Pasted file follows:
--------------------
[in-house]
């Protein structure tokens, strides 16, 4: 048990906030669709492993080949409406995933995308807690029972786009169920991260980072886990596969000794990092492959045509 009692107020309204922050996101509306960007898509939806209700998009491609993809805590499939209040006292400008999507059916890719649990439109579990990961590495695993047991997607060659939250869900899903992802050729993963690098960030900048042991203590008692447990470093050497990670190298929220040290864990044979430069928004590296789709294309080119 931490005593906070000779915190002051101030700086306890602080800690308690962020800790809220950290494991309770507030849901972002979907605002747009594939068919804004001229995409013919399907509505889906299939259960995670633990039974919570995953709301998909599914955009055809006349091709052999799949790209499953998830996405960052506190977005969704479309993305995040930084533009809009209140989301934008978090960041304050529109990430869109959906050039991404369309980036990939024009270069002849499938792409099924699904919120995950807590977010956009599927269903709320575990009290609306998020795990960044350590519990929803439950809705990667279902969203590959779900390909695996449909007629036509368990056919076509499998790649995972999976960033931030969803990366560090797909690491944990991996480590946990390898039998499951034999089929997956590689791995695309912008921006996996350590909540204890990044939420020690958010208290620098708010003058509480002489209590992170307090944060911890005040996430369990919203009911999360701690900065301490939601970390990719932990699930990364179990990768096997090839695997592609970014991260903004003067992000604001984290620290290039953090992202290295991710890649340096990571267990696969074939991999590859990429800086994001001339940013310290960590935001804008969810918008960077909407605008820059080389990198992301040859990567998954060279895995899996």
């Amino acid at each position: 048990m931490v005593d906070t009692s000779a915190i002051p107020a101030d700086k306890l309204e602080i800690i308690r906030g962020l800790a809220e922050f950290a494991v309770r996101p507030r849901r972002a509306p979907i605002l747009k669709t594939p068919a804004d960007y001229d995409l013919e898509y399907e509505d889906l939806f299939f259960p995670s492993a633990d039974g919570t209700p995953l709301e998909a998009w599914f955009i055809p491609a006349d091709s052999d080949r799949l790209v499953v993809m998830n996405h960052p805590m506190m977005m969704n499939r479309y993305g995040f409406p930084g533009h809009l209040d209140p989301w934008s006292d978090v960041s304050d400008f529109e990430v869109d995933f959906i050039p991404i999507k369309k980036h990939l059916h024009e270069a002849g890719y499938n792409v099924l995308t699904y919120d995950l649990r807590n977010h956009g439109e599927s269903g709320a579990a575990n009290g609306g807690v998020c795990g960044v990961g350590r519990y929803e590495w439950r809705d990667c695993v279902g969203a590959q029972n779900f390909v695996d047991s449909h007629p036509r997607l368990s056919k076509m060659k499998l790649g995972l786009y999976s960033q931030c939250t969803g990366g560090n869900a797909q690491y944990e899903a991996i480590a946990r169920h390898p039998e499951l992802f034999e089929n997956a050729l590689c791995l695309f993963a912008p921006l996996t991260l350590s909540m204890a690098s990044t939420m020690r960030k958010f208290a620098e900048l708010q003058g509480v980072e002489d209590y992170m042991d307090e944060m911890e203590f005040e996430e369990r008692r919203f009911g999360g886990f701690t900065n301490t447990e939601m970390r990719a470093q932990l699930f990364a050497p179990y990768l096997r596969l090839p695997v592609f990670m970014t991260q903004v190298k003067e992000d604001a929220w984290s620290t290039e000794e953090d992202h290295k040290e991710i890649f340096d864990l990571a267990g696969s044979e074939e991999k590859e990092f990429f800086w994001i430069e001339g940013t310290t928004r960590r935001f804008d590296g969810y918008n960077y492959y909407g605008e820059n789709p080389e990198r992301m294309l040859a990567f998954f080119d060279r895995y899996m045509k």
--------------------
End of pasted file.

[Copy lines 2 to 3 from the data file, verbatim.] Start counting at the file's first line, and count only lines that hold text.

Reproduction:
């Protein structure tokens, strides 16, 4: 048990906030669709492993080949409406995933995308807690029972786009169920991260980072886990596969000794990092492959045509 009692107020309204922050996101509306960007898509939806209700998009491609993809805590499939209040006292400008999507059916890719649990439109579990990961590495695993047991997607060659939250869900899903992802050729993963690098960030900048042991203590008692447990470093050497990670190298929220040290864990044979430069928004590296789709294309080119 931490005593906070000779915190002051101030700086306890602080800690308690962020800790809220950290494991309770507030849901972002979907605002747009594939068919804004001229995409013919399907509505889906299939259960995670633990039974919570995953709301998909599914955009055809006349091709052999799949790209499953998830996405960052506190977005969704479309993305995040930084533009809009209140989301934008978090960041304050529109990430869109959906050039991404369309980036990939024009270069002849499938792409099924699904919120995950807590977010956009599927269903709320575990009290609306998020795990960044350590519990929803439950809705990667279902969203590959779900390909695996449909007629036509368990056919076509499998790649995972999976960033931030969803990366560090797909690491944990991996480590946990390898039998499951034999089929997956590689791995695309912008921006996996350590909540204890990044939420020690958010208290620098708010003058509480002489209590992170307090944060911890005040996430369990919203009911999360701690900065301490939601970390990719932990699930990364179990990768096997090839695997592609970014991260903004003067992000604001984290620290290039953090992202290295991710890649340096990571267990696969074939991999590859990429800086994001001339940013310290960590935001804008969810918008960077909407605008820059080389990198992301040859990567998954060279895995899996």
């Amino acid at each position: 048990m931490v005593d906070t009692s000779a915190i002051p107020a101030d700086k306890l309204e602080i800690i308690r906030g962020l800790a809220e922050f950290a494991v309770r996101p507030r849901r972002a509306p979907i605002l747009k669709t594939p068919a804004d960007y001229d995409l013919e898509y399907e509505d889906l939806f299939f259960p995670s492993a633990d039974g919570t209700p995953l709301e998909a998009w599914f955009i055809p491609a006349d091709s052999d080949r799949l790209v499953v993809m998830n996405h960052p805590m506190m977005m969704n499939r479309y993305g995040f409406p930084g533009h809009l209040d209140p989301w934008s006292d978090v960041s304050d400008f529109e990430v869109d995933f959906i050039p991404i999507k369309k980036h990939l059916h024009e270069a002849g890719y499938n792409v099924l995308t699904y919120d995950l649990r807590n977010h956009g439109e599927s269903g709320a579990a575990n009290g609306g807690v998020c795990g960044v990961g350590r519990y929803e590495w439950r809705d990667c695993v279902g969203a590959q029972n779900f390909v695996d047991s449909h007629p036509r997607l368990s056919k076509m060659k499998l790649g995972l786009y999976s960033q931030c939250t969803g990366g560090n869900a797909q690491y944990e899903a991996i480590a946990r169920h390898p039998e499951l992802f034999e089929n997956a050729l590689c791995l695309f993963a912008p921006l996996t991260l350590s909540m204890a690098s990044t939420m020690r960030k958010f208290a620098e900048l708010q003058g509480v980072e002489d209590y992170m042991d307090e944060m911890e203590f005040e996430e369990r008692r919203f009911g999360g886990f701690t900065n301490t447990e939601m970390r990719a470093q932990l699930f990364a050497p179990y990768l096997r596969l090839p695997v592609f990670m970014t991260q903004v190298k003067e992000d604001a929220w984290s620290t290039e000794e953090d992202h290295k040290e991710i890649f340096d864990l990571a267990g696969s044979e074939e991999k590859e990092f990429f800086w994001i430069e001339g940013t310290t928004r960590r935001f804008d590296g969810y918008n960077y492959y909407g605008e820059n789709p080389e990198r992301m294309l040859a990567f998954f080119d060279r895995y899996m045509k």